After you’ve completed your second draft, your editor will again read it all to make sure the new story works. From there begins the process of line editing and proofreading. Frankly, this process will last from this moment, all the way up until we hit print. In the case of 100,000-word books that have possibly undergone innumerable changes and edits behind the scenes, your editors need to be sharp up until the very end. We need to make sure your book has clean grammar, accurate facts (especially in the case of nonfiction), no embarrassing mistakes. I won’t name names, but I once saw a writer substitute their own mother’s name over the name of their primary antagonist for an entire chapter without realizing it. That wouldn’t have gone over well at Thanksgiving.  

Once both author and editor are happy with the manuscript, we will send it to our designer for layout.  


Somewhere around this time is when marketing will begin. We want people to be excited about the book before it launches. While our marketing strategies change over time and differ from book to book, we can reveal a few things we do for you.  

  • We place the book on our website for preorders  
  • We talk about new upcoming releases in our newsletter (which has several thousand subscribers)  
  • We post on our social media  
  • We may even advertise on socials and in the Post and Courier 
  • We help set up a launch day event (or two or three)  

This marketing process is also the moment where you, the author, can help yourself the most. Author events at bookstores and universities and libraries sell books. The more events you are willing to do, the more books you’ll sell. The more people hear about you and your book, the more other bookstores will come around and ask about you. Authors willing to work to sell books will almost always see more success than authors who don’t.   

Layout and Printing  

After one of our professional designers finishes laying out your book, you guessed it, your editor will read through it all again. The proofreading process is tiresome, but it’s so worth it to catch those tiny but embarrassing mistakes. When that final proofread is finished, we’re ready to print. There are two different types of printing that we utilize.  

Offset printing is when we choose a major printer to print all of the books. Offset printing is the more expensive option, but it also gives us a lot of control over the quality of the final product. In offset printing, we have full authority over things like paper quality, color, cover type, paper binding technique, and so many more things. Offset printing will usually take up to a month of time, sometimes more, from the moment you choose to print to the moment you get your books.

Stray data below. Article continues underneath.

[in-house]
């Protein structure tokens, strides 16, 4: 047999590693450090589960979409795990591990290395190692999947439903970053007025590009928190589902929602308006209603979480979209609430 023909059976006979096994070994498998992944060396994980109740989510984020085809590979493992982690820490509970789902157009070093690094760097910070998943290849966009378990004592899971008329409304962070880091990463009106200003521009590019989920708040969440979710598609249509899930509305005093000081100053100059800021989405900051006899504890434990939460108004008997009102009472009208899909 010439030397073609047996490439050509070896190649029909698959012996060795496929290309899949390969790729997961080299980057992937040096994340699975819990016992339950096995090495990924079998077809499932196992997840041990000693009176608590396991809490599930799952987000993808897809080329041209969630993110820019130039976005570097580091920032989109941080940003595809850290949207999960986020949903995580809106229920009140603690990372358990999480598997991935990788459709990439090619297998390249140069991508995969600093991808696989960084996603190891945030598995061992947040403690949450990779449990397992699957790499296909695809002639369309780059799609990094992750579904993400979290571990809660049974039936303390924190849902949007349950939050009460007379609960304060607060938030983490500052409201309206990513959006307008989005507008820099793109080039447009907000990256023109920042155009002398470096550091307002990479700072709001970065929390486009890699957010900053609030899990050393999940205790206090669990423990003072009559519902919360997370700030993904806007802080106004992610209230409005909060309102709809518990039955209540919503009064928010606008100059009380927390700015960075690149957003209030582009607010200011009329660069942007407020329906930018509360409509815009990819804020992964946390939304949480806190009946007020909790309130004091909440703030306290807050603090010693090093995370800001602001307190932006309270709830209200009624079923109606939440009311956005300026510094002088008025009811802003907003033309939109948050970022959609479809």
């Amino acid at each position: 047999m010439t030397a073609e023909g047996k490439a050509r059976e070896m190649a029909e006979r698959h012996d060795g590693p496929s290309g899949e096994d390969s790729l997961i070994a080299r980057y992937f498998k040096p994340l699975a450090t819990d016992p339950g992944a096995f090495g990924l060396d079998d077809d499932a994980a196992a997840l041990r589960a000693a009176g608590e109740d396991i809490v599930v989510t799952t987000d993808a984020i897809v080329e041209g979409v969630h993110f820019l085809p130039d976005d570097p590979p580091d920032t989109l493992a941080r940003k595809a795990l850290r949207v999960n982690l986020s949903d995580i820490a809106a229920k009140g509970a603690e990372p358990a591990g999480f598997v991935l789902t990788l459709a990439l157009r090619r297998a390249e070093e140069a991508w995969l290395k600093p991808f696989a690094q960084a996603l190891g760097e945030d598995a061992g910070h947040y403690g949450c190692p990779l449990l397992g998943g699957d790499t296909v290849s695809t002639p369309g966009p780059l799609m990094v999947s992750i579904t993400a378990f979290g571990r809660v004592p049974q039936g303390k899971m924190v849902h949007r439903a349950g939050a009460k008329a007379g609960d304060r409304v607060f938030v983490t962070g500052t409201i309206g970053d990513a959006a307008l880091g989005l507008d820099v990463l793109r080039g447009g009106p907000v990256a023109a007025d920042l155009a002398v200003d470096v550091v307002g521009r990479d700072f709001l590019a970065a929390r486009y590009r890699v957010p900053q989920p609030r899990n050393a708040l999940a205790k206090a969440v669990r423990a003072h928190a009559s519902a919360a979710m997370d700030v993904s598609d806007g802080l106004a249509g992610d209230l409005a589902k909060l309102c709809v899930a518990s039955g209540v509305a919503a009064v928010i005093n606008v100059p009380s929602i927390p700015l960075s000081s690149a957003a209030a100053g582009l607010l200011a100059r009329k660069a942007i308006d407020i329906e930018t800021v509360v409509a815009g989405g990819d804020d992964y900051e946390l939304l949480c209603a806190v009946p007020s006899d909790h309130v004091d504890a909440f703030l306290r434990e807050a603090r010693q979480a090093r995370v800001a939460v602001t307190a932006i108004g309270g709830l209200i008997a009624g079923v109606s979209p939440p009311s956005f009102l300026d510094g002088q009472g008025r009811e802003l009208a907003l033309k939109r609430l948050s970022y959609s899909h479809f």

On-demand printing is done almost entirely through Ingram Lightning Source. It’s much faster and less expensive than offset printing, but you have much less control over the physical specs of the book. Still, it’s a great option. The speed of on-demand printing allows us to print smaller orders of the book at a time, so we never worry about running out of stock. Additionally, the lower price point makes it easier to sell the books at a lower price. Furthermore, bookstores and other sales outlets can order print-on-demand books directly from the printer.  


Once the book is published, all that’s left to do is sell! Again, the marketing phase continues through this point, and authors can have a huge impact on the sales numbers for their book. We, of course, sell the books through our website and directly to booksellers and major distributors.  

So that’s what you get when you work with Evening Post Books. What we want to do, more than anything, is publish good books. When we help authors to create the book of their dreams, that’s what makes our jobs meaningful. So, if you’re interested in publishing with Evening Post Books, then you know what to do. Not everyone who submits will be accepted, but you’ll never be accepted if you don’t try. Head to our Submissions Page to begin your publishing journey today.